BWW Reviews: NYC Ballet Presents Jerome Robbins's Thrilling Choreography
For the second time this season, the New York City Ballet has paid tribute to one of the greats of Broadway. First the company celebrated the music of Richard Rodgers; now, the NYCB has commemorated beloved choreographer Jerome Robbins with a trio of short ballets. Some of the many shows with Robbins dances are Peter Pan, West Side Story, Gypsy, and Fiddler on the Roof. Robbins's range is astonishing (Peter Pan and Gypsy? By the same guy?), but so is his ability to work dances that are both economical and astutely expressive into dangerously sentimental material. I've often wondered when I will grow up and see West Side Story and Fiddler on the Roof for the tear-jerkers they are. Then I realize that I have grown up, that I still admire these plays, and that Robbins's dances-which can sometimes demand too much movement and too much bombast of small ensembles, but regularly capture the closer, quieter moments without an single flaw-are partially to thank.
And for the second time this season, the NYCB has gathered together dances that run from ingenious to ill-advised to everything in between. Again, Robbins could pull off big compositions, but he couldn't pull them off with extraordinary results. The first selection of the night, Interplay, strains to fill the soaring David H. Koch Theater with sequences that, essentially, are glorified studio exercises. But both Interplay and the feature that follows it, the sublime Robbins-and-Leonard Bernstein collaboration Fancy Free, allow Robbins to display his highly individual talents. It's the final selection of the night-I'm Old Fashioned, a balletic homage to Fred Astaire-that over-extends itself the most, simultaneously grasping for reverence, humor, and romance and not seizing hold of any of these qualities. Despite the Broadway reputation, Robbins works best when he works in miniature.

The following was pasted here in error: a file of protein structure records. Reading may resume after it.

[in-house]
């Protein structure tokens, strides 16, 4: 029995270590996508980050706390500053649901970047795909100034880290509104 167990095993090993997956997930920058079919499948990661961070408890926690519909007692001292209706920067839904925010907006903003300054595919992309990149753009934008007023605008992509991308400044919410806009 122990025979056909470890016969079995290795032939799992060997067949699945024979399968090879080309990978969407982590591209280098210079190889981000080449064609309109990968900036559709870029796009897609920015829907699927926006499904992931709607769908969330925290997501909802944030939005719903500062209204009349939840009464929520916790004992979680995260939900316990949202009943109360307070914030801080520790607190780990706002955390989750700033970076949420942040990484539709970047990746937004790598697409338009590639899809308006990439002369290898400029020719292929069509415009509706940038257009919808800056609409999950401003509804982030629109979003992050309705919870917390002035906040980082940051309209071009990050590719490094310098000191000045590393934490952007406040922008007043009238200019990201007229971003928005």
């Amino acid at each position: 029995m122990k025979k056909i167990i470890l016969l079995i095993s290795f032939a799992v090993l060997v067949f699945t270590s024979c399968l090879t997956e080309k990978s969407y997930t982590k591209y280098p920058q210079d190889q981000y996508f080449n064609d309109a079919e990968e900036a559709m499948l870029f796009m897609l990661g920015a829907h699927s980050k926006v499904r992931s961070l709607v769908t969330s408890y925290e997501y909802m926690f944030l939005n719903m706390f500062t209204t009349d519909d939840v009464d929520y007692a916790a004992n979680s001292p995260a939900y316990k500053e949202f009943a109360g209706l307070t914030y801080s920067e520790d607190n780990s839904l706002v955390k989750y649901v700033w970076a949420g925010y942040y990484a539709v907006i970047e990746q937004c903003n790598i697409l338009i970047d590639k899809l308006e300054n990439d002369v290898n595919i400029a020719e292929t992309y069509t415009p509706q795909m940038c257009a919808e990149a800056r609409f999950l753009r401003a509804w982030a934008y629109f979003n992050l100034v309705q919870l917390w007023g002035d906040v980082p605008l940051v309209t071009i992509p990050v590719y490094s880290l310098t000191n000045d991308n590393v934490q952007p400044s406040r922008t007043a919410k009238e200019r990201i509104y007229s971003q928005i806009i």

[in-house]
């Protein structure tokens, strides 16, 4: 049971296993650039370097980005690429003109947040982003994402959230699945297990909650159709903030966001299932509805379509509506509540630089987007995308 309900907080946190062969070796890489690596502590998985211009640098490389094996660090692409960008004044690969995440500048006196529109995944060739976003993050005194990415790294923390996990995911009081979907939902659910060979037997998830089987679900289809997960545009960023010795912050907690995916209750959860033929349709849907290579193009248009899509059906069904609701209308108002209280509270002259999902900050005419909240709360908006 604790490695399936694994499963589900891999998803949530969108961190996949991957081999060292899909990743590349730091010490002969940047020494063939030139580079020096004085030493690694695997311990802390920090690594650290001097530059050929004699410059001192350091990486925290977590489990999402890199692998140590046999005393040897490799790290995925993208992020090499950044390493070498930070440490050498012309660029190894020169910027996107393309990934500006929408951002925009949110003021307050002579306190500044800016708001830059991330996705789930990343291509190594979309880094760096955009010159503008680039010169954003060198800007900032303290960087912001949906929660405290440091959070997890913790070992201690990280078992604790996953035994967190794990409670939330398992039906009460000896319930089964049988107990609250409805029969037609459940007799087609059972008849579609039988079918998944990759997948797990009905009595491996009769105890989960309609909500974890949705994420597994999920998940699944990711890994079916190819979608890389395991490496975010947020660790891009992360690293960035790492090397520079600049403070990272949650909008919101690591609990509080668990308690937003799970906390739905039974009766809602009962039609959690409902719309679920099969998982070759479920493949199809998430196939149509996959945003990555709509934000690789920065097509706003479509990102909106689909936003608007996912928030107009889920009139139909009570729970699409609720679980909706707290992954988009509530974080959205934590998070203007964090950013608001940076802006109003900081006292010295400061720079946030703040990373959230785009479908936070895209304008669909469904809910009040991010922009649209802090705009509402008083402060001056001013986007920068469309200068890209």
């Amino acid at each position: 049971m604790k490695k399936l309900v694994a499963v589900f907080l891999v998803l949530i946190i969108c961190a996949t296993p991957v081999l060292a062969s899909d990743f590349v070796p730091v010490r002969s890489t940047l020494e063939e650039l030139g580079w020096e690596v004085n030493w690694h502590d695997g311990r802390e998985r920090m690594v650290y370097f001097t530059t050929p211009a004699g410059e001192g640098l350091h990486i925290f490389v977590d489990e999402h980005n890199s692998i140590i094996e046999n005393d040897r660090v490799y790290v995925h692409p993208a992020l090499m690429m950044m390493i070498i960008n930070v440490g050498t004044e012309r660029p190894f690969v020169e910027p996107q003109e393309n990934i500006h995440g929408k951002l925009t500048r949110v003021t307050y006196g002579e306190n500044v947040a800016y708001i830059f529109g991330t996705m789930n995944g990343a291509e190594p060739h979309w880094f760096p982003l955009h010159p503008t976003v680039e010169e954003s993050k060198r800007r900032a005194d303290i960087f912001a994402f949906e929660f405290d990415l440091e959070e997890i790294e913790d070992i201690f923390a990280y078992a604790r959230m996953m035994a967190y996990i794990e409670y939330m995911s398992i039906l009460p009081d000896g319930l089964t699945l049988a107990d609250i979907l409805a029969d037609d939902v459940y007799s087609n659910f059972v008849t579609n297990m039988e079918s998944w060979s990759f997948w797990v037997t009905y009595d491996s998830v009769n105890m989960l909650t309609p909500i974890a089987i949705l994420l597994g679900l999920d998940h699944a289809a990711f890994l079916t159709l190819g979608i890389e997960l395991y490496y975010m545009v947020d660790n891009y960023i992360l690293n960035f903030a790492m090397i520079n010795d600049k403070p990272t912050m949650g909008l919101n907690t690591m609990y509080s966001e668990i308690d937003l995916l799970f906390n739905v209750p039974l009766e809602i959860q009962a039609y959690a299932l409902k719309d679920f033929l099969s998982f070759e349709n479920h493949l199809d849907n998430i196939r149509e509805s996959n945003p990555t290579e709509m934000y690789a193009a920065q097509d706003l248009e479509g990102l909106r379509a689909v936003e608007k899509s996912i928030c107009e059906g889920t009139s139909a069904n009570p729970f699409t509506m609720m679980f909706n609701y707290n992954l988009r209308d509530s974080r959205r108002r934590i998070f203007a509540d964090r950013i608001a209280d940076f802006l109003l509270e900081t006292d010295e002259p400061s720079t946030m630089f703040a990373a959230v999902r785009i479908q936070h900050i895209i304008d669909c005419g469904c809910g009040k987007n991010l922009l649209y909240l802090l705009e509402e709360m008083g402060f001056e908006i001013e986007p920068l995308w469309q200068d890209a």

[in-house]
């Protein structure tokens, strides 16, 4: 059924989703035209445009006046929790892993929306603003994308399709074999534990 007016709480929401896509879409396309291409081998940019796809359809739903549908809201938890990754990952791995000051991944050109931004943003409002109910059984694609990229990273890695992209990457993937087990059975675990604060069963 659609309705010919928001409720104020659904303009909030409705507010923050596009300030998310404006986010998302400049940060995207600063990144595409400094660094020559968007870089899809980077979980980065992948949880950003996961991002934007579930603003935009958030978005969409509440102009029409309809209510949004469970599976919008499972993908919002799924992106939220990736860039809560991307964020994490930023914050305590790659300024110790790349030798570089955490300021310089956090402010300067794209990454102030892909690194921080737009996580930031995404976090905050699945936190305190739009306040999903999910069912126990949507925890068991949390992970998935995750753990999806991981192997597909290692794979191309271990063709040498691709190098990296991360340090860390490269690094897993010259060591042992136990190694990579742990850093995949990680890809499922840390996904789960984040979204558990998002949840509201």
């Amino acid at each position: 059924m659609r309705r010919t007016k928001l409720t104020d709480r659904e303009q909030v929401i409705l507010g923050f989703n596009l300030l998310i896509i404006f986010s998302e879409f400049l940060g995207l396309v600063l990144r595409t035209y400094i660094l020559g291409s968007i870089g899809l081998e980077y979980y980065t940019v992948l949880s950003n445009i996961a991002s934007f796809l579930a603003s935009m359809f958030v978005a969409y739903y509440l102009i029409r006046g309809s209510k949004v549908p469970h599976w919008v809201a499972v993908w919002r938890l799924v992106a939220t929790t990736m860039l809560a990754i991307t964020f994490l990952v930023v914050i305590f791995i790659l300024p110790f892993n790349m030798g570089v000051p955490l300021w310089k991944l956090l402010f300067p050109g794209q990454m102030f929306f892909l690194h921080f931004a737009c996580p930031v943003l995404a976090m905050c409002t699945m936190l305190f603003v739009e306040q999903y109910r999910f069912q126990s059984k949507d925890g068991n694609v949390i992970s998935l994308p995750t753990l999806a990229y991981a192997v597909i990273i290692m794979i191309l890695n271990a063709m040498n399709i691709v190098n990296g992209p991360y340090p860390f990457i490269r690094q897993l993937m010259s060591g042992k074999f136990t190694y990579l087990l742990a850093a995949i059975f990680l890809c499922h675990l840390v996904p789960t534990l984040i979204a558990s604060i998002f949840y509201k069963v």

Interplay is made up of four different movements: "Free Play", "Horseplay", "Byplay", and "Team Play". The NYCB production makes these movements flow together, and much of this has to do with the staging. In Interplay, eight dancers-four male, four female-come together, pair off, and compete against a solid azure background. Ronald Bates's lighting never changes too dramatically, and Santo Loquasto's costumes-pastel dresses for the women, bold-hued t-shirts for the men-set and sustain a tone of playfulness and preciousness.
In other words, you would get something like Interplay if you took West Side Story, removed all the grime and all the conflict, and re-did the dance sequences in afterschool-program colors. And I'm not sure that this poppy yet minimalistic production was the best way to bring out Morton Gould's versatile score, with its hints of blues and swingtime. Yet it wasn't a bad way to bring out Robbins's sense of composition. Robbins's tender duets and exuberant group sequences can get overwhelmed by the apparatus of plot, character, and sentiment in some of the plays he choreographed. Interplay has no such apparatus, only unfettered color and motion.